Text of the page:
"Invasive Procedures" is an important Trill story which further explores the separate beings which are the symbiont and the host.  It's not an especially good Jadzia story as she is not conscious for most of it, though it does help to establish her self-sacrificing nature.  It's a more interesting Dax story, especially regarding Dax's friendship with Benjamin Sisko.  We see where the lines of loyalty are drawn for Ben - to Curzon (his pal back in the day), to Dax and, most importantly in the long run, to Jadzia.

The episode is also notable for a guest appearance by Tim Russ, the future Tuvok in Voyager.

Acting Notes

John Glover (Verad) was born August 7, 1944 in Kingston, New York.  He grew up in Salisbury, Maryland and graduated from Towson University.  Films include Annie Hall, White Nights and Gremlins 2: The New Batch.  Glover had a principal role on Smallville and also had appearances in Miami Vice and Murder, She Wrote among others.  He is currently the voice of the Riddler in the DC Animated Universe.  

Glover has won his greatest accolades on stage.  After his DS9 gig, he won a Tony in 1995 for the lead in Love! Valour! Compassion!  Glover is gay and has been married to sculptor Adam Kurtzman since 2016.  They've been together since 1993.

Wednesday, March 8, 2023

On the Coffee Table: Yakitate!! Japan, Volume 4

Title: Yakitate!! Japan, Volume 4
Writer and Artist: Takashi Hashiguchi

via Amazon

Young bakers Kazuma and Kawachi work their way through the Pantasia chain's Rookie Tournament, repeatedly pulling victory out of the jaws of defeat.  Each round's challenge is a specialty (oddity?) of Japanese bread: melon bread, fried noodle bread, animal bread.  Kazuma wins with creative vision, Kawachi with grit.

There isn't much in the way of sexual reference in Yakitate!! but what there is tends towards the dirty old man vibe: objectifying talk regarding a woman's breasts, a competition judge so excited he nearly exposes himself and such.  The manga series is classified as shōnen, comic books targeting teenage boys.  So while somewhat offensive, the sexualized material is not entirely surprising.

Even so, Yakitate!! Japan continues to amuse.  The superhero action comic take on cooking competitions is a lot of fun.

Tuesday, March 7, 2023

Squid Eats: Ma Poule Mouillée

We recently visited Montreal for the first time since before COVID.  The city is only two hours away from our house and in the before times, we'd do our best to go once or twice a year.  At this point, I'm comfortable calling Montreal my favorite North American city - friendly, easy to get around and varied in its offerings.  We generally stay in the Plateau which is less touristy than other parts of the city.  When traveling, I prefer to be in a place where you can see people going about their daily lives - walking their kids to school and such.  The Plateau is perfect.

As I have written before, Montreal is a dazzling food city.  Name a cuisine and there are numerous top quality choices.  One of our favorites: Portuguese.  I'm not sure I've ever had Portuguese food anywhere other than Montreal.  Our target on our most recent trip was Ma Poule Mouillée which translates to my wet chicken or, colloquially, my sissy.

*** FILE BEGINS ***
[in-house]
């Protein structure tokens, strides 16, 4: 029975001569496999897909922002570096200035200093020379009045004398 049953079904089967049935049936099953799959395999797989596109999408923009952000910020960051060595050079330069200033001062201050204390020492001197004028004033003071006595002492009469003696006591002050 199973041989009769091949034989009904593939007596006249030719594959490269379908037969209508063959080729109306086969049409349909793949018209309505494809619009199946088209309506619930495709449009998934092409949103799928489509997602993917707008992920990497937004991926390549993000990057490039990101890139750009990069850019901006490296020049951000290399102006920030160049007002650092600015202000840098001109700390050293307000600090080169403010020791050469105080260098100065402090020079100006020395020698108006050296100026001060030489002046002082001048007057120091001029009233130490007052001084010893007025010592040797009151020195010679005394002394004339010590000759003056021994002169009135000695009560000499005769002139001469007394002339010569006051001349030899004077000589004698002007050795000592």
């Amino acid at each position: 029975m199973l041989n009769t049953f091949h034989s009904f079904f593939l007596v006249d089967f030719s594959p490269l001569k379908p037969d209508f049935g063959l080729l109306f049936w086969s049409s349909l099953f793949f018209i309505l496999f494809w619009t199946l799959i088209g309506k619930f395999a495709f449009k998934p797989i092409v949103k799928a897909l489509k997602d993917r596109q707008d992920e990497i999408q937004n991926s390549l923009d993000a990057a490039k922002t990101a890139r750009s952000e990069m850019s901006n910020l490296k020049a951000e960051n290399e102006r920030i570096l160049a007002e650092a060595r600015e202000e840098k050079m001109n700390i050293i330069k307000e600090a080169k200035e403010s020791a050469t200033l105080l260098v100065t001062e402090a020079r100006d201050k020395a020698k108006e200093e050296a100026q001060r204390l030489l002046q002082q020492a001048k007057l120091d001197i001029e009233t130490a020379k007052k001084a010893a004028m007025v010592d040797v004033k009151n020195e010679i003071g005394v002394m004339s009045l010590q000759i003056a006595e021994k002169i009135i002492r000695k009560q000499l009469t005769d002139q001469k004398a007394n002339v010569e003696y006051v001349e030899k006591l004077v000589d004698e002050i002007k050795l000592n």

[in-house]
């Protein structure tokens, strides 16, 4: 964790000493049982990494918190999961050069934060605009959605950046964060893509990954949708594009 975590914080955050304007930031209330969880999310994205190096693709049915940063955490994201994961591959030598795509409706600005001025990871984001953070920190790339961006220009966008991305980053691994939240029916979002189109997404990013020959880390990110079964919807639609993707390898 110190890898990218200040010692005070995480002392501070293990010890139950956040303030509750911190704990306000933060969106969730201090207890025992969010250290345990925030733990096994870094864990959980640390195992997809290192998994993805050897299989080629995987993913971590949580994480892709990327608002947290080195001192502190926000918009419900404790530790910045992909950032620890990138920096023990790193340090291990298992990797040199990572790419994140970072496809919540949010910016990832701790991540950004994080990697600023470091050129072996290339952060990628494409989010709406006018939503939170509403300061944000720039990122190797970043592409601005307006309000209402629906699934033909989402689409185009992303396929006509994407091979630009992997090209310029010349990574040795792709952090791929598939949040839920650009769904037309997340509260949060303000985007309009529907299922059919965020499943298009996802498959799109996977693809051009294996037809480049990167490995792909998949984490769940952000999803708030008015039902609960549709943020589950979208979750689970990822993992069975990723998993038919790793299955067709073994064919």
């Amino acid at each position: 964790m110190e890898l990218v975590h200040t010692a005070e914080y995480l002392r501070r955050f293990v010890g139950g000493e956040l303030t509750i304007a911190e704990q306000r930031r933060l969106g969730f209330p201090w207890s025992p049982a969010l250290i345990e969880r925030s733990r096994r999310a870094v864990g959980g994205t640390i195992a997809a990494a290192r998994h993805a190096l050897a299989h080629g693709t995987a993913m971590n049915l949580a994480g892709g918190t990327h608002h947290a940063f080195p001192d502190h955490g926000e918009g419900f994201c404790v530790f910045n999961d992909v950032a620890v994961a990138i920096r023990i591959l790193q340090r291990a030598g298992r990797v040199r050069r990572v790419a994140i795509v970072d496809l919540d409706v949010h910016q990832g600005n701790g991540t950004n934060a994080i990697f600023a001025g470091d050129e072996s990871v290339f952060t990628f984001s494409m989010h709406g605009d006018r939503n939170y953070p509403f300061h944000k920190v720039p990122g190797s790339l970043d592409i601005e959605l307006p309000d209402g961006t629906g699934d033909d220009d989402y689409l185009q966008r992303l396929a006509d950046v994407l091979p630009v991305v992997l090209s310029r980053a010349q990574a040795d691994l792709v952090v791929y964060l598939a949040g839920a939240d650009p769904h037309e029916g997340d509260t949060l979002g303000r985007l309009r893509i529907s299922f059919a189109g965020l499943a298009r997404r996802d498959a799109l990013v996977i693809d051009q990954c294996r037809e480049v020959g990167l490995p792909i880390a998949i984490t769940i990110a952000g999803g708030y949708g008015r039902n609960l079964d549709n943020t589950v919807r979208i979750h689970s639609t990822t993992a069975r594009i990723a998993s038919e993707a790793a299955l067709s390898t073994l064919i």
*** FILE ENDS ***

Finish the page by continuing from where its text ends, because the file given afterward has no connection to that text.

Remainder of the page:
Whatever the translation, there was nothing wimpy about the food.  There's a half-chicken with piri-piri sauce buried under these fries:

We split the order along with a salad.  Even between two of us, it was way too much food - greasy, heavy and delightful.  Many napkins required.  We also got a half dozen natas, heavenly Portuguese custard pastries.  Our eyes were bigger than our stomachs.  We had to save most of the natas for later.

Ma Poule Mouillée is a counter service restaurant - great food for a reasonable price.  The place is popular, drawing a varied clientele.  A family of four sat behind us, the little kids very excited by the pastry options for dessert.  An older couple came in for their take out order.  The line to order never waned while we were there.

I would definitely go again, remembering to order less food next time.

Monday, March 6, 2023

On the Coffee Table: The Case-Book of Sherlock Holmes

Title: The Case-Book of Sherlock Holmes
Author: Sir Arthur Conan Doyle

via Wikipedia

The Case-Book of Sherlock Holmes collects twelve short stories about the world's most famous detective.  It is the final Holmes book by Sir Arthur Conan Doyle, published in 1927, three years before the author's death.  Critics often rate this final volume as the weakest of the short story collections, though I feel a few of the tales are worthy of note.  "The Adventure of the Blanched Soldier" and "The Adventure of the Lion's Mane" are unusual for the fact they are told from Holmes's perspective whereas the vast majority of stories are told from Watson's.  I appreciate "The Adventure of the Three Garridebs" for the rare glimpse of Holmes's deep, genuine affection for Watson.  Some of the stories veer toward other genres.  In "The Adventure of the Sussex Vampire," for instance, a former rugby star hires Holmes to figure out what is going on with his wife, whom he caught sucking their baby's blood at the neck.  

And so, I have reached the end of my Holmes exploration, unlikely to seek out the few uncollected stories.  I thoroughly enjoyed my romp.  I was never able to get past seeing Sherlock as Benedict Cumberbatch in 21st century garb, though Watson has a more Victorian image in my mind's eye, complete with mustache and bowler hat.  I generally preferred the short stories to the novels.  While Holmes nearly always arrives at the truth, my favorite stories are the ones in which he fails, best of all when he is out-maneuvered by a woman.

As such, my favorite story of all is one of the earliest:  "A Scandal in Bohemia," featuring Irene Adler.  Adler is one of several characters who feature more prominently in adaptations than in the original Doyle texts.  Nemesis Moriarty and brother Mycroft fall into the same category.  "Bohemia" is, in fact, Adler's only appearance in the originals.  

I am curious now about the numerous adaptations and will keep my eye out for them, especially the various earlier British television series.